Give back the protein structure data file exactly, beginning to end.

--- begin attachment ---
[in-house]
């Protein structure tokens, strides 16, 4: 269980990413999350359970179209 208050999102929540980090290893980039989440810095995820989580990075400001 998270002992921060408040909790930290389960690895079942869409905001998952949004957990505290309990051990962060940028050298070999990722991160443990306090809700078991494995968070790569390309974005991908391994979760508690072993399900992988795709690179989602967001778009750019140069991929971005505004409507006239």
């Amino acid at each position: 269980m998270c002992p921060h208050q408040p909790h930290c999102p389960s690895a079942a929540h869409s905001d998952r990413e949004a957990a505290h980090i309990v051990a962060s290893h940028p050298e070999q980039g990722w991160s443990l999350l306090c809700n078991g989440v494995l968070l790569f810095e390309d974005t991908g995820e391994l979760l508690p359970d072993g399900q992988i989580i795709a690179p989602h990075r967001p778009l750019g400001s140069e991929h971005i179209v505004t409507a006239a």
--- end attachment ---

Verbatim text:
[in-house]
């Protein structure tokens, strides 16, 4: 269980990413999350359970179209 208050999102929540980090290893980039989440810095995820989580990075400001 998270002992921060408040909790930290389960690895079942869409905001998952949004957990505290309990051990962060940028050298070999990722991160443990306090809700078991494995968070790569390309974005991908391994979760508690072993399900992988795709690179989602967001778009750019140069991929971005505004409507006239």
């Amino acid at each position: 269980m998270c002992p921060h208050q408040p909790h930290c999102p389960s690895a079942a929540h869409s905001d998952r990413e949004a957990a505290h980090i309990v051990a962060s290893h940028p050298e070999q980039g990722w991160s443990l999350l306090c809700n078991g989440v494995l968070l790569f810095e390309d974005t991908g995820e391994l979760l508690p359970d072993g399900q992988i989580i795709a690179p989602h990075r967001p778009l750019g400001s140069e991929h971005i179209v505004t409507a006239a």